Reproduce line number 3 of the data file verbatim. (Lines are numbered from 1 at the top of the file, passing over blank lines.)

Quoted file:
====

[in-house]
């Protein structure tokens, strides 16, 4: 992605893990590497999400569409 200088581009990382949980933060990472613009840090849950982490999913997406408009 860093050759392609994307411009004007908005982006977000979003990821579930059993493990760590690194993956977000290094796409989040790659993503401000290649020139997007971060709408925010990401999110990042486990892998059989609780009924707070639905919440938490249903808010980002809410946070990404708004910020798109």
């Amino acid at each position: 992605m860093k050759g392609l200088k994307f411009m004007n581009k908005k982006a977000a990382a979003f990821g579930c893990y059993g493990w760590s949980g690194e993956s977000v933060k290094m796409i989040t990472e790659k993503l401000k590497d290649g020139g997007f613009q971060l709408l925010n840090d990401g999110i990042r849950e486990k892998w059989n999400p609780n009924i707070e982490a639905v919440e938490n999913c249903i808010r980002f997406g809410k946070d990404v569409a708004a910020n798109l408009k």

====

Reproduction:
């Amino acid at each position: 992605m860093k050759g392609l200088k994307f411009m004007n581009k908005k982006a977000a990382a979003f990821g579930c893990y059993g493990w760590s949980g690194e993956s977000v933060k290094m796409i989040t990472e790659k993503l401000k590497d290649g020139g997007f613009q971060l709408l925010n840090d990401g999110i990042r849950e486990k892998w059989n999400p609780n009924i707070e982490a639905v919440e938490n999913c249903i808010r980002f997406g809410k946070d990404v569409a708004a910020n798109l408009k």